The cover art design is very unique and beautiful. Did you come up with the idea for the artwork?

I’m glad you feel that way. I adore it too. I would love to claim some sort of influence over the cover design, but in fact it’s down to my editor Drummond’s excellent instinct, the genius of the illustrator Rich Gemell, and the wonderful design team at Sceptre. I remember waiting nervously to see the first sketch and glimpsing it as a preview thumbnail on my email. I could tell it was right, even before I’d downloaded it and seen it properly, and even in black and white. It just had a wonderful idiosyncratic, off-kilter texture in the water and cityscape, which keyed so closely with my sense of the book. In colour it came alive. I’m particularly fond of the paperback design, which employs another brilliant illustration from Rich.


What was it like when it was announced that you had been Longlisted for the 2015 Man Booker Prize?

Quite dreamlike, actually – in the sense that it was utterly unexpected and in such surreal juxtaposition to the day I’d had. I was just about to go to bed when I got an email from my editor. Ten minutes later it was announced on Twitter and my timeline exploded. It’s very much a cliché, but it did feel like time slowed down, and I couldn’t speak to explain to my husband for a few seconds. After it sunk in, I felt incredibly happy. There is so much that is fraught in publishing your debut novel, and so many hurdles along the way. It felt like a wonderful moment not just for me, but for my agent and editor and everyone at Sceptre who had taken a gamble on the book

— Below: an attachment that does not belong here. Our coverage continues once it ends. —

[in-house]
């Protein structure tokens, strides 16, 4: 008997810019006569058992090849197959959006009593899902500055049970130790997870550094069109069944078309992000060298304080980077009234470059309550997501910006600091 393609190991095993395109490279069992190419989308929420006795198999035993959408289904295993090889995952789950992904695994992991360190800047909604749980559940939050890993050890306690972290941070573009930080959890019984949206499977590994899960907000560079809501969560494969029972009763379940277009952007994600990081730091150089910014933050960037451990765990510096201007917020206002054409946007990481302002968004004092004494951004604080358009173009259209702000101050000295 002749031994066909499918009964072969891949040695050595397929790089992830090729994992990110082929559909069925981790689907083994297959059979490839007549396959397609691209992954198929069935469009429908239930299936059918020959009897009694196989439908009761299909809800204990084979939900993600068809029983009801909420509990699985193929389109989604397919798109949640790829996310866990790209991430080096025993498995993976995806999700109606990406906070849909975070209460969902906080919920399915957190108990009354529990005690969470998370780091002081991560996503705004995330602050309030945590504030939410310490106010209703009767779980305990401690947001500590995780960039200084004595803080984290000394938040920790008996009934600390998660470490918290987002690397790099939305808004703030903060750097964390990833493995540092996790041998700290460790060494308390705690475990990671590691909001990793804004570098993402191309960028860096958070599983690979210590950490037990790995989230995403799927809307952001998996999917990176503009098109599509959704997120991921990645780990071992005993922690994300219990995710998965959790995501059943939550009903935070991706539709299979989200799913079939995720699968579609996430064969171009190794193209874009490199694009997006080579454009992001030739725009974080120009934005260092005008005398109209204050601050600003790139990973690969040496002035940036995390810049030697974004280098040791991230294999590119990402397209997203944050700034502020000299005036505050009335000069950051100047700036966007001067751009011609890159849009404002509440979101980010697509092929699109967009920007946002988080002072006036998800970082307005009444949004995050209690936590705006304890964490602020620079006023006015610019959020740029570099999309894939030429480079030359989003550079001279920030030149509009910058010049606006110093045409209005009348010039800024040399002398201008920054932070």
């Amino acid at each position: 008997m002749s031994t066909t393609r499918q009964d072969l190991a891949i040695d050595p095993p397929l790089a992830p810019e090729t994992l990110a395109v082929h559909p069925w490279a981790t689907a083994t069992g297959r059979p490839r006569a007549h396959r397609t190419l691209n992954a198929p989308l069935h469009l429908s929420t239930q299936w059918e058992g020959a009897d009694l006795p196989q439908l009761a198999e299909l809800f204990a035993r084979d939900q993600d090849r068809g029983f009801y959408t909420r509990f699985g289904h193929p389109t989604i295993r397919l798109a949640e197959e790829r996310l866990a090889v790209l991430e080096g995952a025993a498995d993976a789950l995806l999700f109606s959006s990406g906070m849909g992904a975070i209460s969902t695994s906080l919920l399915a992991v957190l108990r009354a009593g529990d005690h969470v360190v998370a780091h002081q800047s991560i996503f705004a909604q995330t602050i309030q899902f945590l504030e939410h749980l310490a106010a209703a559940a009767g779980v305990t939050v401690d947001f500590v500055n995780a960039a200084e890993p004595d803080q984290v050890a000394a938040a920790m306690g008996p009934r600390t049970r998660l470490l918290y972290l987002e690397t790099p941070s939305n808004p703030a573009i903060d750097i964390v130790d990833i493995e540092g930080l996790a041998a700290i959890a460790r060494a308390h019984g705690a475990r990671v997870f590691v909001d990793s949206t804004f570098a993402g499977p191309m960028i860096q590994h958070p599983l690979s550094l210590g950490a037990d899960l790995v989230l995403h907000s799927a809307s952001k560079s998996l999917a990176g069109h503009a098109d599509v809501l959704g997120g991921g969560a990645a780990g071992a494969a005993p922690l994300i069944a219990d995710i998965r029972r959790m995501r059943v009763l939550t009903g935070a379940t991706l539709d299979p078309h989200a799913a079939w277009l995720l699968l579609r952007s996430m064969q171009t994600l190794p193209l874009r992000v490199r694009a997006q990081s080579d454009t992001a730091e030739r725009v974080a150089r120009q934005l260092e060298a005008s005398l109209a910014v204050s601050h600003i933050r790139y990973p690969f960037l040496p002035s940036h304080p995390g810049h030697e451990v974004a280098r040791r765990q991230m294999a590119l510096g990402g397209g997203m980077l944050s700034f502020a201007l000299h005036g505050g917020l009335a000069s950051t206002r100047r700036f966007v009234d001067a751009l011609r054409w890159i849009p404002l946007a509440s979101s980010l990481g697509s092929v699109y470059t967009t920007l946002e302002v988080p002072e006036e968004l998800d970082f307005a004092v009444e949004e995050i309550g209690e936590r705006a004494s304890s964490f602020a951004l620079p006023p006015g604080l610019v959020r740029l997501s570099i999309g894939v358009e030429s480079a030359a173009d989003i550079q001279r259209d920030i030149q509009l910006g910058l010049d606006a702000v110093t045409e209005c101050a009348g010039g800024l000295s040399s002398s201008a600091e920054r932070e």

I talk to a lot of authors about their writing routines and their hopes and fears. Can you describe yours?

My writing routine is still evolving. I started writing The Chimes while juggling a series of unfulfilling part-time jobs. Writing felt clandestine and secretive, and I fit it in around other things. I tended to write in the British Library, or my local library. Then my daughter was born, and writing became an evening pursuit, or something snatched in daytime naps. As soon as I had some regular days of childcare,  however, my routine solidified a lot. When I have a whole day to write, it essentially still follows this pattern: get up, say goodbye to husband and daughter, brew a pot of tea, sit down, write. I tend to do most of the main composition in the morning. After lunch I usually read, edit, and type up (I write longhand first). This general routine is most productive when I’m in the middle of a book. When I’m in the earlier stages, as I am at present, there is a larger component of reading, sketching, thinking, and looking out the window.